It's almost mid-January, the ground is still frozen, part of mine is waterlogged and yet more of it is undermined, nae, completely riddled, by moles. Looks like I've lost an apple tree to the little blinders, too!
Time marches on regardless, so I'm dragging out the box of seeds and starting to plan this year's garden for that part of my 2011 frugal challenge. This self-sufficiency lark isn't as easy as many might think, so I guess I'm lucky that I equate earning my money to growing a cash crop. The better the harvest in one area, the less importance or reliance there needs to be on another. So let's start at the beginning, by analysing what it is we NEED from our gardens, or microholdings.
The main Frugaldom lifestyle revolves around a semblance of self-sufficiency in all things, including cash. So, first and foremost, I need to be fully aware of how much cash is needed to keep the household running comfortably, throughout the year.
- Household bills - electricity, insurance, telephone, Internet, TV
- Fuel - coal, logs, firelighters, matches
- Cleaning products and toiletries
- Self-employment costs - National Insurance contributions etc
- Family pets
- Garden poultry
- Gifts for family and friends
- Extras - club memberships, savings policies, charitable donations etc
This household uses around 4 dozen eggs each week, which amounts to almost £250 per year had we chosen to opt for the very cheapest, supermarket-bought ones. But I want to help support ethical farming and promote cruelty-free egg production. I'd also like to see changes in current legislation governing the definition of the term 'freerange'. All these factors mean that I would probably need to pay up to 34p per egg for truly freerange eggs (~ £850 per year). That is one ENORMOUS difference in price! I value my own garden hen, duck and quail eggs highly. If I average the cost out at 20p per egg, then my annual bill would be around £500. It costs me less than this to keep the hens and I always have extras for selling during summer months, so it is viable. The poultry will pay for themselves on the condition that I sell all the surplus eggs and/or any resulting chicks. If I've shown a profit by the end of the year, I'll be delighted!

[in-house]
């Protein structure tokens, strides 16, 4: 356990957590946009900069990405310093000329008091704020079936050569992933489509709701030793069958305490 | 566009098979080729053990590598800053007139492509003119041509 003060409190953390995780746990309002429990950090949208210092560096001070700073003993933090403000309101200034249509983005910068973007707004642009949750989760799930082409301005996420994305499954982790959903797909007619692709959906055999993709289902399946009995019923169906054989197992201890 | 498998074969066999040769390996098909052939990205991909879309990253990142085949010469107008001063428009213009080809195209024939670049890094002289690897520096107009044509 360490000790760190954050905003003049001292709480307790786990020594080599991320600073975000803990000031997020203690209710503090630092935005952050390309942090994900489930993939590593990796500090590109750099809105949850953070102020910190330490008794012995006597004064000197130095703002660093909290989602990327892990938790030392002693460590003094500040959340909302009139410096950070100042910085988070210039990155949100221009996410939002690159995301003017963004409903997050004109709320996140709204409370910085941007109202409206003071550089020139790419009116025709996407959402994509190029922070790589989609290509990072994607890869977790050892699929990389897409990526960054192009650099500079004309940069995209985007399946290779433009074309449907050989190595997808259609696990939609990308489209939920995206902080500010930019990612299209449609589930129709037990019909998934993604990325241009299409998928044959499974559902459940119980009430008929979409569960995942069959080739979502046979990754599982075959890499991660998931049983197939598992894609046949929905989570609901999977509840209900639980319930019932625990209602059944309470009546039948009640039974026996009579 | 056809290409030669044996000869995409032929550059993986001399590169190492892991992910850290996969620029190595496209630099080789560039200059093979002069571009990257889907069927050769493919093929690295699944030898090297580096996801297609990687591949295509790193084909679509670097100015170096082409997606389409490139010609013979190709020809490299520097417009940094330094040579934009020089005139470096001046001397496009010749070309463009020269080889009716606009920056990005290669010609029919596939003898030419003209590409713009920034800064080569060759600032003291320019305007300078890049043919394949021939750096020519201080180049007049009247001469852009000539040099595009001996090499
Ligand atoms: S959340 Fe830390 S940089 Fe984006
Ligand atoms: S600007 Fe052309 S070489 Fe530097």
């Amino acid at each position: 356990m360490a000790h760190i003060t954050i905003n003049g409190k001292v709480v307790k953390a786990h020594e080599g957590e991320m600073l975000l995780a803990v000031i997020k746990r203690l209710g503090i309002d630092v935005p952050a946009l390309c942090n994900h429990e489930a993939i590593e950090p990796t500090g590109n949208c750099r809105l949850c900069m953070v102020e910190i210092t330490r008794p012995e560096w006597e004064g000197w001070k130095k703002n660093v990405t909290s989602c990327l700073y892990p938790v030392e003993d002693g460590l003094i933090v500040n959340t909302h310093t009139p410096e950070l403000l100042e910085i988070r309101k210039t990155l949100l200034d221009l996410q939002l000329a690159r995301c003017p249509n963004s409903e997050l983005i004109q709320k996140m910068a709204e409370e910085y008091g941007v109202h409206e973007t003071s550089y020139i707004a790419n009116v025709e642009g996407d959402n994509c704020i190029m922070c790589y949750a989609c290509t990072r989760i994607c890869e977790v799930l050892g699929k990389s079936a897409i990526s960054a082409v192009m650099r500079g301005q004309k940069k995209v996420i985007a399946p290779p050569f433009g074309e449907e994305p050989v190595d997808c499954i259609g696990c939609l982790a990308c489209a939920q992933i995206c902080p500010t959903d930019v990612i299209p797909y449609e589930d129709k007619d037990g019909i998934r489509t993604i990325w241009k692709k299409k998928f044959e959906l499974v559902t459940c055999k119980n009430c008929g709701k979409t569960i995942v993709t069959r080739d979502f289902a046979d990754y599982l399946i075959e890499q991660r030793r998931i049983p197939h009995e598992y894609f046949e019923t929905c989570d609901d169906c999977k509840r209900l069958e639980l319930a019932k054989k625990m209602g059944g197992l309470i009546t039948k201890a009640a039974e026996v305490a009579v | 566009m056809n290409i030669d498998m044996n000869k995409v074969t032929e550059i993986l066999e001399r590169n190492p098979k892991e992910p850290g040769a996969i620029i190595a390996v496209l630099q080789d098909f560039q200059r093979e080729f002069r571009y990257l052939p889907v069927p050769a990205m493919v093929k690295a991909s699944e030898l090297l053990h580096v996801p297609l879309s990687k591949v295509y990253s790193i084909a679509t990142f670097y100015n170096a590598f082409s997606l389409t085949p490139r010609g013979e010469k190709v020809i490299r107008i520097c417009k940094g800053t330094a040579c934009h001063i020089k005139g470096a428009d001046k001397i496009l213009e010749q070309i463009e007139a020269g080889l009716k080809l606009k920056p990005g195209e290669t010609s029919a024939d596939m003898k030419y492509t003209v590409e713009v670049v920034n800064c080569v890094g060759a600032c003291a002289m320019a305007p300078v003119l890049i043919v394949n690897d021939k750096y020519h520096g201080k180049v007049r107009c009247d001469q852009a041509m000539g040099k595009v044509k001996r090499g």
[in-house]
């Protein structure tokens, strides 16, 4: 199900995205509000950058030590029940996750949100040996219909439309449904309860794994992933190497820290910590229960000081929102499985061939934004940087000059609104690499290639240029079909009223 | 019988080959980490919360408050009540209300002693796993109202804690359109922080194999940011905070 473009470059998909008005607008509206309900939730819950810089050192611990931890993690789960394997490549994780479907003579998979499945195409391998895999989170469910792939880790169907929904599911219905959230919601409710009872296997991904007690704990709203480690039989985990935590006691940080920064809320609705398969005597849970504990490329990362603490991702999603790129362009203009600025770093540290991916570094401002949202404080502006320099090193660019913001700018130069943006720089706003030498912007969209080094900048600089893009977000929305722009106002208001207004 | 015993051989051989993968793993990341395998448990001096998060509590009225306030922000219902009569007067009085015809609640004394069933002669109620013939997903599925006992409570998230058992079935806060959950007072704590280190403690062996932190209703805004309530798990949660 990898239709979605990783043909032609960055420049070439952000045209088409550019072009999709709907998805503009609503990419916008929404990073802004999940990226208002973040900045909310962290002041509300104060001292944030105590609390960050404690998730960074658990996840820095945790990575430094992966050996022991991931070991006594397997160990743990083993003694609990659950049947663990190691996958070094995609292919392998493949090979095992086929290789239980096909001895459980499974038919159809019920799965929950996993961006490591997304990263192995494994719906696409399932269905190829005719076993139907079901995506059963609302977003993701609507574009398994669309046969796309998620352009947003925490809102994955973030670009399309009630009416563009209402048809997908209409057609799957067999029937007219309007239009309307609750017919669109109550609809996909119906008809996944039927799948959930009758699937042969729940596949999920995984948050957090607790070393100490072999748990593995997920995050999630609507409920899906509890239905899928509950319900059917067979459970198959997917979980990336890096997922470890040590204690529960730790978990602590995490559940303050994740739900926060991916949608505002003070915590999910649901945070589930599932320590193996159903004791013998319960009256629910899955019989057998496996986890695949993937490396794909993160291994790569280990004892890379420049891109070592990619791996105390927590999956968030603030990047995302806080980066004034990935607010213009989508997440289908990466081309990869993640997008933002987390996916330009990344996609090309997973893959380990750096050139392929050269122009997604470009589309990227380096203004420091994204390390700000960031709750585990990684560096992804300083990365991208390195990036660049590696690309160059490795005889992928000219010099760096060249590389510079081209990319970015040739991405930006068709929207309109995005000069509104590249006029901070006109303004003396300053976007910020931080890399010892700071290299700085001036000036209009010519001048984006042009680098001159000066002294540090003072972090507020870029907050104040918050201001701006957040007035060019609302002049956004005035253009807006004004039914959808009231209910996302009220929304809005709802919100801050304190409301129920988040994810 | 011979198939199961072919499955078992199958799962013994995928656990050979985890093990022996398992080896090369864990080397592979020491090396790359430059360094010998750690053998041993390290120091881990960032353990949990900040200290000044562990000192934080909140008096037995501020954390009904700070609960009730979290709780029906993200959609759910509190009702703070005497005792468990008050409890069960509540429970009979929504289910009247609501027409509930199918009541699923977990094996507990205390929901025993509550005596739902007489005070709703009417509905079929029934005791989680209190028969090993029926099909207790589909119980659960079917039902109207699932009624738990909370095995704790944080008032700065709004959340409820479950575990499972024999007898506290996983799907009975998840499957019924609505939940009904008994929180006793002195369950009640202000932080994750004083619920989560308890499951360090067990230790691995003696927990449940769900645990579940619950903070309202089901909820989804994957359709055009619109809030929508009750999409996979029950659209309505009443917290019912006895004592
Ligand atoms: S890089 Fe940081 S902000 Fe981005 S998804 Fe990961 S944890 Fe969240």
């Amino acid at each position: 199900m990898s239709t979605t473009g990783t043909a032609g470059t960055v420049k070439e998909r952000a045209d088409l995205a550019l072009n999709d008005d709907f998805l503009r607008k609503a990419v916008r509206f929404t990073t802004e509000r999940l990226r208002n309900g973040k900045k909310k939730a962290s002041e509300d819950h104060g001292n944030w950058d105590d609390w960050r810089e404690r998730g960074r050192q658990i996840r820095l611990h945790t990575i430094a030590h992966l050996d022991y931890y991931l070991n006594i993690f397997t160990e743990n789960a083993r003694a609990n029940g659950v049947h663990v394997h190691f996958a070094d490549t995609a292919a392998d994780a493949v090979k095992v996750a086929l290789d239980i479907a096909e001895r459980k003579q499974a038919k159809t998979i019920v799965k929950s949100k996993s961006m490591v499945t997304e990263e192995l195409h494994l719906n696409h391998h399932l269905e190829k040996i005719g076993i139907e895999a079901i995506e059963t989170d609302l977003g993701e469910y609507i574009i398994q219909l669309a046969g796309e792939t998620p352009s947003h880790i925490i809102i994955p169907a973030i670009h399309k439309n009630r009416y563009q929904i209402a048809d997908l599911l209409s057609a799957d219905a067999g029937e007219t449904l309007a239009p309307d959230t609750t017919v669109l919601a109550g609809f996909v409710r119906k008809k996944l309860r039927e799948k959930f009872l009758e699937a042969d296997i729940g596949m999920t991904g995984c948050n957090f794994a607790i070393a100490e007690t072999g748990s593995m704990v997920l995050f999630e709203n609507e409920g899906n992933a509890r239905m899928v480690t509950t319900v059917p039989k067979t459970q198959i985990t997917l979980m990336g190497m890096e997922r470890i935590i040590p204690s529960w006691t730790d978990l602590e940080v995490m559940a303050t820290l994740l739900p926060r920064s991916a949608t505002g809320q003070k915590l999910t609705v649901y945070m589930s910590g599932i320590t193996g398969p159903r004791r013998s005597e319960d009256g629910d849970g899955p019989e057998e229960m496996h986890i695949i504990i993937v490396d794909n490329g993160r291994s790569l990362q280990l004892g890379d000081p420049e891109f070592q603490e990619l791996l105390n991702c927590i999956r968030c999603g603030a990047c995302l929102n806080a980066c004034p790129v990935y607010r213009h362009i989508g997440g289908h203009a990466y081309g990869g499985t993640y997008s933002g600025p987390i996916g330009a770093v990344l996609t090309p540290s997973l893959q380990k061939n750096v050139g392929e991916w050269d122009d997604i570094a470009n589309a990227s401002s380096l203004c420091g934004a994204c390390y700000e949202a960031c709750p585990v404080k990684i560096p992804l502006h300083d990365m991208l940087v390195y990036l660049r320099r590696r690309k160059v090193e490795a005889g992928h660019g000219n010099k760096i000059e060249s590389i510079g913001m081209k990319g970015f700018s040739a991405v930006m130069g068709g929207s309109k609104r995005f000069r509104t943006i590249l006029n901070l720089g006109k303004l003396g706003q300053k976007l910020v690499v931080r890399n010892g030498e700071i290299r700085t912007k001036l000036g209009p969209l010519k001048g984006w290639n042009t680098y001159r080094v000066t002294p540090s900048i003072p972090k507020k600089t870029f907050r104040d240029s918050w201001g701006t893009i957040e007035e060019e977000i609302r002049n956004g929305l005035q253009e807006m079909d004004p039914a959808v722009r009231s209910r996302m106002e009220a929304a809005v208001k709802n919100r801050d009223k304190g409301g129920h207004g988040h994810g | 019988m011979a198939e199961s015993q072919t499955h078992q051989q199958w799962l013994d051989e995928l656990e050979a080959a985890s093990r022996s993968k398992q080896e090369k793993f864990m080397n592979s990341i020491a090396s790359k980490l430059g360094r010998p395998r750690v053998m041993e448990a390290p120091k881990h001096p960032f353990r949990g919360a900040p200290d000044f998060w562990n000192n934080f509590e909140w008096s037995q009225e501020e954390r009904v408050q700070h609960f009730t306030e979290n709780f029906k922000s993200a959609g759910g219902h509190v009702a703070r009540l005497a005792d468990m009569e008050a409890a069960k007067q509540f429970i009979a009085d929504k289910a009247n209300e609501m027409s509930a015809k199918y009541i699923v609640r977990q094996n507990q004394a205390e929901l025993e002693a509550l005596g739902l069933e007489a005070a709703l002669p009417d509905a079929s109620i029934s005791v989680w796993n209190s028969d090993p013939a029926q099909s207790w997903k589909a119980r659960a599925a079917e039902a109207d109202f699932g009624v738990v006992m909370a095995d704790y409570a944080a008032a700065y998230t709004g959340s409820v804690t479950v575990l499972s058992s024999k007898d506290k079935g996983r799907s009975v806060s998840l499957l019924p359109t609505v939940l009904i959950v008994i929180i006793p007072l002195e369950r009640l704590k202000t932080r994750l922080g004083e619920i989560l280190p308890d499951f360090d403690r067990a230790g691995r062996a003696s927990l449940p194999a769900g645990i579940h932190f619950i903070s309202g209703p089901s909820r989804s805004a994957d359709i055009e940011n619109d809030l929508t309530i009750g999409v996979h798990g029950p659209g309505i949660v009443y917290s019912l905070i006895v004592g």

We should eat at least 5 portions of fruit and veg per day, according to health specialist, so that's 5,475 portions for this household of three over the year. Let's call it 5,500, because I don't like messy numbers.
Has anyone, anywhere, actually calculated the average cost of those 5-a-day? There's no way I could grow all of that in my garden, especially when you take into account that potatoes don't count as one of your 5-a-day. I reckon I can only allocate 10p per portion for this and use that as a starting point. Does that sound about right?
Just as well we don't eat much meat here because that's half the grocery budget accounted for already, unless I'm able to grow plenty in the garden. On a budget of £1 per person per day, 50p per person per day goes on the 5-a-day, leavin 50p per day for everything else? It's not much when you think about it that way, is it? But for every portion of fresh produce that can be grown in the garden, it's 10p saved on the budget. (I have a sneaking suspicion that 10p is nowhere near the amount needed, but if we need account for all those beans and pulses, which DO count, then the averafe price has to come down.
Our microholding needs to produce at least 208 dozen eggs and 5,500 portions of fruit and vegetables. It also needs to generate enough income from surplus egg and poultry sales to cover the cost of feeding and bedding for the livestock. The other alternative is to generate a cash income of £1050 just to buy eggs, fruit and veg.
What I'm aiming for is a happy medium, whereby the cash generated plus the eggs, fruit and veg, all balances out and allows a little left over to show a profit, even if it is by way of trading lemon curd via the LETS group.
Where and when to start
We already know that we need £4,000 to keep this household ticking over for a year, so the main aim is to keep within this budget and make adjustments to cover changes. When global markets affect local prices, we need to be prepared to meet any sudden increases or to invest in bulk buying to help reduce costs wherever possible.
Taking part in a frugal challenge is a bit like balancing a plank on a barrel see-saw fashion: the barrel can roll either way but it's up to you to keep things balanced by moving with it. Counteract the shifts. If carrots hate growing in your garden but leeks do really well, concentrate on the leeks and trade the surplus with a friend who grows carrots. You could even sell the extra leeks and go buy carrots. If electricity prices increase, see what can be done to get useage down. (I recommend the 'imeasure' site for this.) If wheat prices increase, check to make sure you aren't cheaper feeding your hens mash or pellets. It's all just one big balancing act - tending your garden is the exact same.
|Square foot garden from railway sleepers|
|Plants keep growing, squares keep filling|